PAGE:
Contact: Steve Simon, 240-567-5385
For Immediate Release: October 22, 1999
(Rockville, Maryland) In America, freedom of the press is a cherished and inalienable right that ensures journalists the opportunity to ply their trade in an atmosphere free of government intervention and censorship. In many parts of the world, there are no such ideals as a "fourth estate" and journalists struggle daily to publish or broadcast their news to their countrymen, often in the face of harassment and threats from dictators and hostile regimes.
Such was the case for now exiled Liberian journalist Kenneth Y. Best, who, along with his wife, Mae Gene Best, spent nearly two decades in the development and publication of independent daily newspapers in West Africa. While Best was publishing The Daily Observer in his home country of Liberia -- during its civil war of the early 1990s -- the military regime in power arrested him three times, burned his office to the ground and shut down the newspaper five times. He moved to Gambia and launched that countrys first-ever daily newspaper, only to see that effort thwarted by similar circumstances in 1994, when the tiny West African country was victimized by a military coup detat.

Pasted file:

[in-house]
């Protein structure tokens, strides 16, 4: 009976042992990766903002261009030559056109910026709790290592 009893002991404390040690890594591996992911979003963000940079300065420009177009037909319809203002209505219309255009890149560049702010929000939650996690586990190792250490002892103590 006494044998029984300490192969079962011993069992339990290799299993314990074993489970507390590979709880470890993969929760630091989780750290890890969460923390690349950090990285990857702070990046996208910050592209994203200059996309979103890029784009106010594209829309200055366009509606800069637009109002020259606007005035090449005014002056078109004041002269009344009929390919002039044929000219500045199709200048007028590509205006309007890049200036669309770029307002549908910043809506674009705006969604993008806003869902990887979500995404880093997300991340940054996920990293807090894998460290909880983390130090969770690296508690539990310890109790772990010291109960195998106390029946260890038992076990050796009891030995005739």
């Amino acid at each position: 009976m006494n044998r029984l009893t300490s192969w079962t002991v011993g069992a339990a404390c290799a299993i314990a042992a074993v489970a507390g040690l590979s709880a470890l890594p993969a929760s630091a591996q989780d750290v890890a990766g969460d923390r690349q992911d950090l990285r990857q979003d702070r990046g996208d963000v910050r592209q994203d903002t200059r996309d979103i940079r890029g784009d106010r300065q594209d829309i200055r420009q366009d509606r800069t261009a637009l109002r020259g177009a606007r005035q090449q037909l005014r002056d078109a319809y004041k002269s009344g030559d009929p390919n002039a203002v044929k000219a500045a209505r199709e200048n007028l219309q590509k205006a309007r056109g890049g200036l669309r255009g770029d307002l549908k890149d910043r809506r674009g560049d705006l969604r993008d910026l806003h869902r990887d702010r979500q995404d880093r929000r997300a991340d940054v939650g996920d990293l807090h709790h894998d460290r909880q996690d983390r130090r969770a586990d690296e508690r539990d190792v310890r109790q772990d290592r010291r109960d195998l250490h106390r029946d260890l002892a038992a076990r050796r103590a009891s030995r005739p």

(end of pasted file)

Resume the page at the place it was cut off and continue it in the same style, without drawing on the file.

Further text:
Best, who now resides in Silver Spring, Maryland, will share his life experiences and his unique journalistic insights during an upcoming guest lecture at Montgomery Colleges new Paul Peck Humanities Institute, Tuesday, November 9 at 3 p.m., in the Colleges Rockville Campus Commons, Suite 212, Campus Tower.
Montgomery Colleges Rockville Campus is located at 51 Mannakee Street, Rockville. Located one mile north of the Rockville Metro Station, the campus is served by a number of Metro and Ride On bus routes.
For information on this presentation or any programs of the Paul Peck Humanities Institute, call 240-567-7417 or the Office of Equity and Diversity at 240-567-5276.